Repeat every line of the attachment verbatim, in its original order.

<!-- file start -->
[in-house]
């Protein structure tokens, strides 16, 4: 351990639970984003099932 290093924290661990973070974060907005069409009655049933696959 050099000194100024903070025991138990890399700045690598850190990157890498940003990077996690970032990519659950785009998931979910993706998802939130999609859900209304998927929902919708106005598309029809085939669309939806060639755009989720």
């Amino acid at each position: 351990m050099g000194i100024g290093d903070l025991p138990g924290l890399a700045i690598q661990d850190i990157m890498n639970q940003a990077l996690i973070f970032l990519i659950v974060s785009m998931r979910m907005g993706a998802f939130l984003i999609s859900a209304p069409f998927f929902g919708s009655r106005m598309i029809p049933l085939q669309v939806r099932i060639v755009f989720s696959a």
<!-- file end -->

[in-house]
């Protein structure tokens, strides 16, 4: 351990639970984003099932 290093924290661990973070974060907005069409009655049933696959 050099000194100024903070025991138990890399700045690598850190990157890498940003990077996690970032990519659950785009998931979910993706998802939130999609859900209304998927929902919708106005598309029809085939669309939806060639755009989720």
């Amino acid at each position: 351990m050099g000194i100024g290093d903070l025991p138990g924290l890399a700045i690598q661990d850190i990157m890498n639970q940003a990077l996690i973070f970032l990519i659950v974060s785009m998931r979910m907005g993706a998802f939130l984003i999609s859900a209304p069409f998927f929902g919708s009655r106005m598309i029809p049933l085939q669309v939806r099932i060639v755009f989720s696959a």